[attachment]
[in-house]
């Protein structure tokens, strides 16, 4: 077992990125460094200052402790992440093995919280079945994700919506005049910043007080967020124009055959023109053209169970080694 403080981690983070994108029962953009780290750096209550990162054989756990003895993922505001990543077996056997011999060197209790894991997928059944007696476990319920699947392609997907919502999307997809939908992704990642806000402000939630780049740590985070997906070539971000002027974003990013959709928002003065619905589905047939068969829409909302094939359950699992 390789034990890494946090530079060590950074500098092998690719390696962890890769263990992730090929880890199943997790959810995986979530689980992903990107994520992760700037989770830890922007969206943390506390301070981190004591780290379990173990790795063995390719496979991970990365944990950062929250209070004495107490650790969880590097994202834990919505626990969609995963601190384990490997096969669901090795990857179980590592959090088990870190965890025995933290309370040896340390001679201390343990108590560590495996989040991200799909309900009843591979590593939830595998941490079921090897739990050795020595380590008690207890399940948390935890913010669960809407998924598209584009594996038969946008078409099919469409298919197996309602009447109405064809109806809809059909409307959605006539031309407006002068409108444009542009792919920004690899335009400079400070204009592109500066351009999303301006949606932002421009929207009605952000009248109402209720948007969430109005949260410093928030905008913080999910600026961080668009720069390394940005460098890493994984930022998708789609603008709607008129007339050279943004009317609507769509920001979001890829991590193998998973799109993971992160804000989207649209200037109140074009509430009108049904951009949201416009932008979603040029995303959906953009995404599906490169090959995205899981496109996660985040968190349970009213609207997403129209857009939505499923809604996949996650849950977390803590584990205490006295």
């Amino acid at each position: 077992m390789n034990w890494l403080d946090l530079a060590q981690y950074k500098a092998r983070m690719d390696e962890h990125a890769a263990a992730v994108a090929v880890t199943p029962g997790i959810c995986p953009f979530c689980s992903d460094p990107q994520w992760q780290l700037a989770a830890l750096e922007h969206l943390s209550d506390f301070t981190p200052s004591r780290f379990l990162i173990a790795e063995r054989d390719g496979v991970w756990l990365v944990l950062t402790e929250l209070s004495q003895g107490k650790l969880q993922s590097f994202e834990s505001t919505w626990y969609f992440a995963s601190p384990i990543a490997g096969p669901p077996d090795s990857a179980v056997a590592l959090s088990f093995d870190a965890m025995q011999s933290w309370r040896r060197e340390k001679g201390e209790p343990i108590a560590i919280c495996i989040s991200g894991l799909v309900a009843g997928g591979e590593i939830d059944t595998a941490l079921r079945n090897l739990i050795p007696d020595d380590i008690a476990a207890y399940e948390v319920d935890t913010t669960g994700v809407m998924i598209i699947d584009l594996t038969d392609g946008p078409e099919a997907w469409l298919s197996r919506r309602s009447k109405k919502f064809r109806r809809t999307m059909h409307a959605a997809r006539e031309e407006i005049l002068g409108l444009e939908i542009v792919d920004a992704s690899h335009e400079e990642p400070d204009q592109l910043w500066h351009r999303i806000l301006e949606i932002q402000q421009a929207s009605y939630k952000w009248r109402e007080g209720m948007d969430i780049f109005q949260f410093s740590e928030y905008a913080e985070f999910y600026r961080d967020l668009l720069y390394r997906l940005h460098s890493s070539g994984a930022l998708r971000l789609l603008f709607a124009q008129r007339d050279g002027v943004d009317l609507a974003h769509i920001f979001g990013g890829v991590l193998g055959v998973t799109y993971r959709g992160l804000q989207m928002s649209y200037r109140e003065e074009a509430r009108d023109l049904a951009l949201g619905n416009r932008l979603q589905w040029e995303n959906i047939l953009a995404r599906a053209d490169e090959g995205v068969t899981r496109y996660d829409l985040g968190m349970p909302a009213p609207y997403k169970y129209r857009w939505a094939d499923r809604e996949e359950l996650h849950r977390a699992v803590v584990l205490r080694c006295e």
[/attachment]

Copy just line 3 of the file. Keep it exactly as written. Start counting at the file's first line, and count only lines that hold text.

């Amino acid at each position: 077992m390789n034990w890494l403080d946090l530079a060590q981690y950074k500098a092998r983070m690719d390696e962890h990125a890769a263990a992730v994108a090929v880890t199943p029962g997790i959810c995986p953009f979530c689980s992903d460094p990107q994520w992760q780290l700037a989770a830890l750096e922007h969206l943390s209550d506390f301070t981190p200052s004591r780290f379990l990162i173990a790795e063995r054989d390719g496979v991970w756990l990365v944990l950062t402790e929250l209070s004495q003895g107490k650790l969880q993922s590097f994202e834990s505001t919505w626990y969609f992440a995963s601190p384990i990543a490997g096969p669901p077996d090795s990857a179980v056997a590592l959090s088990f093995d870190a965890m025995q011999s933290w309370r040896r060197e340390k001679g201390e209790p343990i108590a560590i919280c495996i989040s991200g894991l799909v309900a009843g997928g591979e590593i939830d059944t595998a941490l079921r079945n090897l739990i050795p007696d020595d380590i008690a476990a207890y399940e948390v319920d935890t913010t669960g994700v809407m998924i598209i699947d584009l594996t038969d392609g946008p078409e099919a997907w469409l298919s197996r919506r309602s009447k109405k919502f064809r109806r809809t999307m059909h409307a959605a997809r006539e031309e407006i005049l002068g409108l444009e939908i542009v792919d920004a992704s690899h335009e400079e990642p400070d204009q592109l910043w500066h351009r999303i806000l301006e949606i932002q402000q421009a929207s009605y939630k952000w009248r109402e007080g209720m948007d969430i780049f109005q949260f410093s740590e928030y905008a913080e985070f999910y600026r961080d967020l668009l720069y390394r997906l940005h460098s890493s070539g994984a930022l998708r971000l789609l603008f709607a124009q008129r007339d050279g002027v943004d009317l609507a974003h769509i920001f979001g990013g890829v991590l193998g055959v998973t799109y993971r959709g992160l804000q989207m928002s649209y200037r109140e003065e074009a509430r009108d023109l049904a951009l949201g619905n416009r932008l979603q589905w040029e995303n959906i047939l953009a995404r599906a053209d490169e090959g995205v068969t899981r496109y996660d829409l985040g968190m349970p909302a009213p609207y997403k169970y129209r857009w939505a094939d499923r809604e996949e359950l996650h849950r977390a699992v803590v584990l205490r080694c006295e």